All of Me plays more like an old-fashioned screwball comedy than a contempo film, its premise of a woman dying and her soul inhabiting half of another person’s body in the same vein as Here Comes Mr Jordan. When he is not arranging divorce settlements for rich husbands, Roger Cobb (Steve Martin) is a jazz guitarist. Martin’s troubles really start on his 38th birthday when he inherits the soul of departing heiress and first-rank crank Edwina Cutwater (Lily Tomlin). Circumstances under which this occurs, assisted by guru Prahka Lasa (Richard Libertini), are patently ridiculous, but acceptable because of the charm of the characters.
Screenwriter Phil Alden Robinson [working from Ed Davis’ novel Me Two, adapted by Henry Olek] has created enough interesting situations for the Martin-Tomlin mismatch. Urinating, shaving and making love take on new proportions when a man and woman are trying to do it in the same body.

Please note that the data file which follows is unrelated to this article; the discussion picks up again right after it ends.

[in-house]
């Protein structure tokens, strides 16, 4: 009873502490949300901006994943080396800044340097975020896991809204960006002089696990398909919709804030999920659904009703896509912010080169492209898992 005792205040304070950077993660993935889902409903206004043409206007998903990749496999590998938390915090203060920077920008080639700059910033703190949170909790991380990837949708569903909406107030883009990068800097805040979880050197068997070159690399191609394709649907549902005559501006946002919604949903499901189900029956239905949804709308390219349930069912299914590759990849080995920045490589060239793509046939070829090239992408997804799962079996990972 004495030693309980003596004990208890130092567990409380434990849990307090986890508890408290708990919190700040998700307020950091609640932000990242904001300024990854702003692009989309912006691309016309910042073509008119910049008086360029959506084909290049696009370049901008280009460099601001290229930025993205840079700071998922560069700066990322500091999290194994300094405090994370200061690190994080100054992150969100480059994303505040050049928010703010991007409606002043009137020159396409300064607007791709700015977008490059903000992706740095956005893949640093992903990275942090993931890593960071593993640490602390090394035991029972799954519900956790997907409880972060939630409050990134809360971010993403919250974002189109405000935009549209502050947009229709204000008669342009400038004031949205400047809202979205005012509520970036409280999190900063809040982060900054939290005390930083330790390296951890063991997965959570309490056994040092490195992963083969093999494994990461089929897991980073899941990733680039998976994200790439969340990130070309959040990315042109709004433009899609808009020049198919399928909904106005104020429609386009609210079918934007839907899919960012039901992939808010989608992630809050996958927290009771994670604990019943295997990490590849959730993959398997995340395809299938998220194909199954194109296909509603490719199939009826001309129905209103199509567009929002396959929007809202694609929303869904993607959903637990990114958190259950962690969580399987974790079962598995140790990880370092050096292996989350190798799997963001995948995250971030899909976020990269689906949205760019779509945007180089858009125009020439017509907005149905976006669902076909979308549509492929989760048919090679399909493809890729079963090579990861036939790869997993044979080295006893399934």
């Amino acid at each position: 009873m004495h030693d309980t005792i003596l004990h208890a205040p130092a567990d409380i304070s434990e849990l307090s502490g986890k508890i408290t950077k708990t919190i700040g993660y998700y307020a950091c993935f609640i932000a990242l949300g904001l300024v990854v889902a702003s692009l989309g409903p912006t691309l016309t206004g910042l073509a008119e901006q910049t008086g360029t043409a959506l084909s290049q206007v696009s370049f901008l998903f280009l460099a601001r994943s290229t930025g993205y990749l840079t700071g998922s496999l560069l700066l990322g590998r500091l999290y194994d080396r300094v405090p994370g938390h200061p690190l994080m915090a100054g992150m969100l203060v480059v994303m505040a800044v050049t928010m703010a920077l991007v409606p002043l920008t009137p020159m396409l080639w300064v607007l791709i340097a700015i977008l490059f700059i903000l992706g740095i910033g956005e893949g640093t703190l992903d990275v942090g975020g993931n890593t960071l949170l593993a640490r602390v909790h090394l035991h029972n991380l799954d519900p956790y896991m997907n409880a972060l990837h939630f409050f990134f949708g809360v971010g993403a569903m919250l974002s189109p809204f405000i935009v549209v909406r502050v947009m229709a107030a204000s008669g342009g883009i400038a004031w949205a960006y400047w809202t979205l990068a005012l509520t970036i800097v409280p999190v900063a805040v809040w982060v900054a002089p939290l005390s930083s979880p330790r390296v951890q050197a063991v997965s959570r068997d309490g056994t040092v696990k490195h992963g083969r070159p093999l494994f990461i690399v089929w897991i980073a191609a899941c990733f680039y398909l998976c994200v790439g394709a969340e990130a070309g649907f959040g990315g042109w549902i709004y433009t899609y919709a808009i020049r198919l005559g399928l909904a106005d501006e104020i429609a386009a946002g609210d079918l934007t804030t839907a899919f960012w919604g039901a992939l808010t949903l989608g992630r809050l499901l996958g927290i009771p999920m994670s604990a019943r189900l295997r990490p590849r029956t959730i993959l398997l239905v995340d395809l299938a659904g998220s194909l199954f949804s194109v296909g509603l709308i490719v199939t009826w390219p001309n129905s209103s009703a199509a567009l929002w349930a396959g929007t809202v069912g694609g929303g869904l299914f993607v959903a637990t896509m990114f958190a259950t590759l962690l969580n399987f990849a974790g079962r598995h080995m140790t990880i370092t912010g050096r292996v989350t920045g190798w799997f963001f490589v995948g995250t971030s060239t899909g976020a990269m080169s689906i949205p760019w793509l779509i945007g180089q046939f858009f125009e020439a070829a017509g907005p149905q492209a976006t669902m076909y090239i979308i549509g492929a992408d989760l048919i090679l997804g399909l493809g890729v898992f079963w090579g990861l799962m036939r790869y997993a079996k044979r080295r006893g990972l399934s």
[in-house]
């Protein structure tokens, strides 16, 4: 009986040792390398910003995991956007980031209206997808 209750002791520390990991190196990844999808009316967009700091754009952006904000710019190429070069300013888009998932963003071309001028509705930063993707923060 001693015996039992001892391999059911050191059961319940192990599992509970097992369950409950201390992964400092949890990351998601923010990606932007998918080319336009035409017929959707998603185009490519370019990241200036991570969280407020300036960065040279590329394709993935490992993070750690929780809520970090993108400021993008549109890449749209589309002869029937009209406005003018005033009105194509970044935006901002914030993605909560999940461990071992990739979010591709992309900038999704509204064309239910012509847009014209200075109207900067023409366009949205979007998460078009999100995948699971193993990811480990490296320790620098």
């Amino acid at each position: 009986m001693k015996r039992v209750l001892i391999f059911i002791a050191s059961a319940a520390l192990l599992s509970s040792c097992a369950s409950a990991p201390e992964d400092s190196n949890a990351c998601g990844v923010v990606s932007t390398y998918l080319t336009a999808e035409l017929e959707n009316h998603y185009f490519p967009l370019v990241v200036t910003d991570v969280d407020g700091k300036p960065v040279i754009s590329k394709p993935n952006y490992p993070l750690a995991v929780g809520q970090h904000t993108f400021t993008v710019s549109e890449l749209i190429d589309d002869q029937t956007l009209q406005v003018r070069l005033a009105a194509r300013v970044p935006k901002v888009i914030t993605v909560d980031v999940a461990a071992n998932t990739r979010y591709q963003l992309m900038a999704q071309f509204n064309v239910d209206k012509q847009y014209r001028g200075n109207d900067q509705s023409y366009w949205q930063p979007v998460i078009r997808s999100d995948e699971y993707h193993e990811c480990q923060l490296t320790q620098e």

For all its clowning, All of Me makes some good points about taking chances and doing what you want in life. Tomlin undergoes a transformation from a crabby sheltered poor little rich girl to a compassionate woman. It’s a measure of her performance that even as a sourpuss she’s irressistible.